New Terminal for New Markets

Growmark affiliate builds a loop track shuttle loader in Western Illinois

Aerial view of TopFlight Grain Co.’s rail terminal at Milmine, IL, with newest steel annex section at lower left. Aerial photo by Steve Huey, Pekin, IL.

Aerial view of TopFlight Grain Co.’s rail terminal at Milmine, IL, with newest steel annex section at lower left. Aerial photo by Steve Huey, Pekin, IL.

As with many very large projects, Western Grain Marketing LLC’s new 4.6-million-bushel rail loading terminal near Adair, IL (309-653-2650), was the result of a business study.

The study was initiated by several GROW­MARK-affiliated member cooperatives in western Illinois. Their trade territory includes a productive agricultural area between the Illi­nois and Mississippi rivers, with their primary market being the Illinois River for export.

“We were seeing a lot of changes coming to our markets,” says Gordon Miller, then grain department manager for Two Rivers FS, now general manager of Western Grain Marketing. “We had a number of proposed ethanol plants being talked about at Beard­stown, Griggsville, Quincy, and one actually under construction at Canton, IL that pos­sibly would source a lot of grain from our customers. Most of those markets failed to materialize, but we continued to pursue a proactive strategy in finding new markets for our customers’ grain to make them less dependent on any one market.”

Under the circumstances, the best strategy appeared to be finding additional markets for member producers. Rail, particularly the Burlington Northern Santa Fe (BNSF) could provide access to feed markets in the South­ west, as well as the Pacific Northwest, southern California, and Mexico.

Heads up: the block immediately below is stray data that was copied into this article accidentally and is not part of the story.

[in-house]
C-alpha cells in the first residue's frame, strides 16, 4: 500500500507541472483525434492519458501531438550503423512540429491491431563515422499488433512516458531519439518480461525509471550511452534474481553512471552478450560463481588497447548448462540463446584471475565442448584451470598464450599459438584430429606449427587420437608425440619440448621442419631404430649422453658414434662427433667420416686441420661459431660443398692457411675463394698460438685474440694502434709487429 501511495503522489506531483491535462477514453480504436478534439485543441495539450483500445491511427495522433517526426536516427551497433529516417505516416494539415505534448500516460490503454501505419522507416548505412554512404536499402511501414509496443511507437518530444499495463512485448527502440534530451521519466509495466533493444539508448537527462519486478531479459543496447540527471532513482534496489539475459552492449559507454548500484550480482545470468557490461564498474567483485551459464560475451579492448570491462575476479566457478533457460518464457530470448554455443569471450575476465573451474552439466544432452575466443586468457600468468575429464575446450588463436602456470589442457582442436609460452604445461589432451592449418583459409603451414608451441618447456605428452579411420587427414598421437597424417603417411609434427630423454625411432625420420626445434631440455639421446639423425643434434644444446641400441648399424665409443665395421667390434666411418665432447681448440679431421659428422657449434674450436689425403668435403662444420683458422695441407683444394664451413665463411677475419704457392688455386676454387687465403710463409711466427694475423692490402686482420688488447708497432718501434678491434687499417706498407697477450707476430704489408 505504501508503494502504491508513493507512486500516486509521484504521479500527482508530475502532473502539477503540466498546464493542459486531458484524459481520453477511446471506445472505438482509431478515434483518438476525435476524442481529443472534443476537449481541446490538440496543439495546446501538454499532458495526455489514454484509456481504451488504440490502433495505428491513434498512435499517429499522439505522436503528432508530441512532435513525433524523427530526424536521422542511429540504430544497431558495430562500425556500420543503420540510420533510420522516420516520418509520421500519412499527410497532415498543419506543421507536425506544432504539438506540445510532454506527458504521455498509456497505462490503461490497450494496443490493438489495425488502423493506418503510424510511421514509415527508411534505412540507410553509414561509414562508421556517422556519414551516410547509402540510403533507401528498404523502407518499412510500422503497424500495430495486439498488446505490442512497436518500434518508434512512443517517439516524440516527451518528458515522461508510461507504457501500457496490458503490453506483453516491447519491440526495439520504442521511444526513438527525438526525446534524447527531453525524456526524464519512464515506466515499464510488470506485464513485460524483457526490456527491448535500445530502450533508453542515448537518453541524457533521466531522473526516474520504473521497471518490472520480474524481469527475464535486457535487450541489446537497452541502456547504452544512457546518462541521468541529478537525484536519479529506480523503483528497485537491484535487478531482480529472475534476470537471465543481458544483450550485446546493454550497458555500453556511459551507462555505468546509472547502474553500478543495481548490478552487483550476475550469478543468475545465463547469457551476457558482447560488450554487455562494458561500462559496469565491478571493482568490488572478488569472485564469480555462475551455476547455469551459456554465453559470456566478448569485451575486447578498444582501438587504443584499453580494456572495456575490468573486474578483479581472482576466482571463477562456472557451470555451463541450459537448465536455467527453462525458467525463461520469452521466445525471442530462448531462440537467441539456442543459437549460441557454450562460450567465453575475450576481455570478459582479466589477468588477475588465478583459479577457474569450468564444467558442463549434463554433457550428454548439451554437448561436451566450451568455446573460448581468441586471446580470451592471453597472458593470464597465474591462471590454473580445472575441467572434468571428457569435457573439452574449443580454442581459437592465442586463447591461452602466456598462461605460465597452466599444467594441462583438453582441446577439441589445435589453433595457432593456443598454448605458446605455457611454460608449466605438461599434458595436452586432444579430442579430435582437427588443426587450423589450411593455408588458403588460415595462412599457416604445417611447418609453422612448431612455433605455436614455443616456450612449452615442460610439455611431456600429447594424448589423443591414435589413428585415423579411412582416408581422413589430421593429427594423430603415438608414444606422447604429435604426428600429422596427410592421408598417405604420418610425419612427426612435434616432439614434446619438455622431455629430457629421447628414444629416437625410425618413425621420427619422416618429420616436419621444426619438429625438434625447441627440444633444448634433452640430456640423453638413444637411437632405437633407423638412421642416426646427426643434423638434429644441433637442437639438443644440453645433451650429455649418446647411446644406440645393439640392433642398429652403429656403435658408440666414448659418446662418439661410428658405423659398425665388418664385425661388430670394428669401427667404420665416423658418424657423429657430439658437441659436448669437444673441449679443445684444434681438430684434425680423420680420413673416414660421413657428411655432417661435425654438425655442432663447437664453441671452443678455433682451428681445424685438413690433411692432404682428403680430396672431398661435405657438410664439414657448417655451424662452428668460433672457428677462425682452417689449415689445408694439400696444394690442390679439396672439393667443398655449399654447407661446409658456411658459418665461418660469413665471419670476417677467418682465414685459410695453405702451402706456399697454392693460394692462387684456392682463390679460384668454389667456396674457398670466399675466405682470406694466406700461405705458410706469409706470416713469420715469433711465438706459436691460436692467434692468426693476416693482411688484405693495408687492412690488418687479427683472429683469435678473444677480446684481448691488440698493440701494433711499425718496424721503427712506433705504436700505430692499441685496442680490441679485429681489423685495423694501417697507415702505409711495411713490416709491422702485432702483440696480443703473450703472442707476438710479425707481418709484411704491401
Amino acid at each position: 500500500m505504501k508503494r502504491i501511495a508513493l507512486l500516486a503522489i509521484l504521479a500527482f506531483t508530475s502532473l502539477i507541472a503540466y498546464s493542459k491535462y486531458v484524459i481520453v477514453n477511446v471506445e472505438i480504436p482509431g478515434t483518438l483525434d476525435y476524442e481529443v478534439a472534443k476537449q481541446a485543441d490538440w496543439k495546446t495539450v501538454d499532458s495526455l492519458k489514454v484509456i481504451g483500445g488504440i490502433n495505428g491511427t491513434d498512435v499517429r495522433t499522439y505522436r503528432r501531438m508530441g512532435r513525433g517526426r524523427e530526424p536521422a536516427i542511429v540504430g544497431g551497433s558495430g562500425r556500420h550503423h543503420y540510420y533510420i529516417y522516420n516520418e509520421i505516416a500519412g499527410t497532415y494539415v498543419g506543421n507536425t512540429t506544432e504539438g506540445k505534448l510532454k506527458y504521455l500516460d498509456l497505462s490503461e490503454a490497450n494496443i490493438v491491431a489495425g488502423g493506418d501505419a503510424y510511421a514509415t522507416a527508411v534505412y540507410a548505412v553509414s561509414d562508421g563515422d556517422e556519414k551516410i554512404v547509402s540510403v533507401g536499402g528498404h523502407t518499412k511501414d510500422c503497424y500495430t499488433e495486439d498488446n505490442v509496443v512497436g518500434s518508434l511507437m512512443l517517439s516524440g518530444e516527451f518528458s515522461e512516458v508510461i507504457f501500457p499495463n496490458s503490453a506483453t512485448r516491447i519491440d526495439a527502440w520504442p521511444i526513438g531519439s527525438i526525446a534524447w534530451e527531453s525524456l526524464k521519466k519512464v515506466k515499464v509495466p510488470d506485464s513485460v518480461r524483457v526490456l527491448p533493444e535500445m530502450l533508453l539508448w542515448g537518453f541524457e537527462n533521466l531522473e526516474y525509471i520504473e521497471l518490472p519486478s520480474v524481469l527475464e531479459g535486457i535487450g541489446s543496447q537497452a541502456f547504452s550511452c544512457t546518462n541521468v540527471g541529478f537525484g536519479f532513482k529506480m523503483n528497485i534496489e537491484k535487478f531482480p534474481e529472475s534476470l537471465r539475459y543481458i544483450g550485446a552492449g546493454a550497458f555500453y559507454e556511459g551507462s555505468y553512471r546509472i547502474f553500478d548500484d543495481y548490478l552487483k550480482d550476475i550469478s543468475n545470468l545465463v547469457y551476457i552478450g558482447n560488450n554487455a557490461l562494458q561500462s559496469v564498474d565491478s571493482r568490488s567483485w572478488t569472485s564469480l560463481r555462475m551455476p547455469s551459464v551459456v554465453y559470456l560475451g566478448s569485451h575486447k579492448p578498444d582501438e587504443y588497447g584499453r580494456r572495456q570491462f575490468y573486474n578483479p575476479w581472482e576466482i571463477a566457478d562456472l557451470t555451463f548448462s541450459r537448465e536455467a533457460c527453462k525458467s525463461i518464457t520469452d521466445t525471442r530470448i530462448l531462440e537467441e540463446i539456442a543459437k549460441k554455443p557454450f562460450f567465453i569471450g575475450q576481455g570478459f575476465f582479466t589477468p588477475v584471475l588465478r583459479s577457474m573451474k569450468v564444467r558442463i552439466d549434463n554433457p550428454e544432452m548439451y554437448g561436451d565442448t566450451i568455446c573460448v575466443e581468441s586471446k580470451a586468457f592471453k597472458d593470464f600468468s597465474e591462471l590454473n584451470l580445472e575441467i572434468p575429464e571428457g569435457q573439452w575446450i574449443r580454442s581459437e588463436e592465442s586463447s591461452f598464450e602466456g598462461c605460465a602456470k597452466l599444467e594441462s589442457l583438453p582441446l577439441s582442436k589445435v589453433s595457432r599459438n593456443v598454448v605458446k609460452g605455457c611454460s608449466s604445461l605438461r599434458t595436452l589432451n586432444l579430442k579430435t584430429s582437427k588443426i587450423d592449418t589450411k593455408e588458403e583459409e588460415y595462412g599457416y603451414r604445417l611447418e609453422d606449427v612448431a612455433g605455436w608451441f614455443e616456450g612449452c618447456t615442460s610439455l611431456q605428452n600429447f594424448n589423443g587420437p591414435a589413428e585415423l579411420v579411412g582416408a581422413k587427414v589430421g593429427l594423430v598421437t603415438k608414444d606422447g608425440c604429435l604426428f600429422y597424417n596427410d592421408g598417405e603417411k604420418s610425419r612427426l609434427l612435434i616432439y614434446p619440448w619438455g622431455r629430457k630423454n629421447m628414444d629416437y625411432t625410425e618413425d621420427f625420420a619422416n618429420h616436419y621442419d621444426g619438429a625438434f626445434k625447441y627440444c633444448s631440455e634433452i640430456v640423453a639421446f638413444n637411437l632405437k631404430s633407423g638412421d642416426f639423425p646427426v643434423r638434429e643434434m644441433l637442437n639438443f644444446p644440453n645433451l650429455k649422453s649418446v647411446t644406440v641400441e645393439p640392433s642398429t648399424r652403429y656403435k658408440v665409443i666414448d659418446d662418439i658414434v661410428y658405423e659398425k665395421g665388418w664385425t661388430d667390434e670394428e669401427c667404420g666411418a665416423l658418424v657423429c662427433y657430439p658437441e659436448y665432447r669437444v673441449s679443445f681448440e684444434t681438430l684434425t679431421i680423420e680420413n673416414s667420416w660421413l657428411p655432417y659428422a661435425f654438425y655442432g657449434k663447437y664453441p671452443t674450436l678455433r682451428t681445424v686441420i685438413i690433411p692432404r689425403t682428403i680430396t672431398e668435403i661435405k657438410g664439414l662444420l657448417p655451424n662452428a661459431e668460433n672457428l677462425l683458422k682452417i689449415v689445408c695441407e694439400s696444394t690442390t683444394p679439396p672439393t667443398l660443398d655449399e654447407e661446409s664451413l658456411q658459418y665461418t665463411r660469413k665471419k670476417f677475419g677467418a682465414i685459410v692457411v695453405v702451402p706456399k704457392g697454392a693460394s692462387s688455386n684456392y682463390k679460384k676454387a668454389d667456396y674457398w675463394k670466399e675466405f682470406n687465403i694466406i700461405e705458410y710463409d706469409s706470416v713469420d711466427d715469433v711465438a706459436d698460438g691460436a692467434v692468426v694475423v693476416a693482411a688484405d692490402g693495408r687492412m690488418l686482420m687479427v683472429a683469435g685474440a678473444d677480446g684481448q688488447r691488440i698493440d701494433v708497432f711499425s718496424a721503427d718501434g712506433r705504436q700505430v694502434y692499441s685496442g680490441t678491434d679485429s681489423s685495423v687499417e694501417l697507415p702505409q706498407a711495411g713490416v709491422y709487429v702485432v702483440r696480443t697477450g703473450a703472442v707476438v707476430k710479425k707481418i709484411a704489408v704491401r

In 2008, the grain operation of Two Rivers FS joined with its parent, GROWMARK, and the grain depart­ments of two other affiliated coopera­tives – Riverland FS and West Central FS – to form Western Grain Marketing. The goal was to build a rail terminal with a loop track for loading shuttle trains, plus handling all merchandis­ing from a central office in Rushville (217-322-3306).

The addition of a rail terminal allows the new operation access to river, rail, and truck-to-processor markets, what­ever works out the best for member producers.

The New Terminal

Western Grain Marketing pur­chased a 150-acre site near the center of its grain origination territory, at the intersection of U.S Highway 136 and State Highway 41, two miles north of Adair. The site offers access to a BNSF main line, and Miller notes that the proposed extension of the State High­way 336 four-lane between Quincy, IL and Peoria, IL will have an interchange 2-1/2 miles north of the facility.

GROWMARK’s own engineering and construction operation in Bloom-ington (309-557-6334) served as gen­eral contractor on the project. Other major firms taking part:

  • Laverdiere Construction Inc., Ma­comb, IL (309-837-1258), prepared the railbed and Ameritrack Railroad Con­tractors Inc., Frankfort, IN (765-659-2111), constructed the 7,690-foot loop track from 132-lb. rail and wood ties.
  • TCR Systems Inc., Decatur, IL (217-877-5622), served as the project’s millwright.
  • KDJ Sales & Service Inc., Macki­naw, IL (309-359-3611), served as electrical contractor and installed the facility’s PLC-based control system.
  • Hoffmann Inc., Muscatine, IA (563-263-4733), constructed the ter­minal’s ter­minal’s two 500,000-bushel jumpform concrete tanks.
  • Cross Country Construction, Elbow Lake, MN (218-770-2290), constructed the facility’s steel stor­age, including three huge Chief Titan 1.1-million-bushel tanks.
  • Mulford Concrete, Hampton, IA (641-456-5200), constructed concrete foundations.

Construction began in the summer of 2008. The facility was expected to begin loading trains in September 2009.

Storage Mix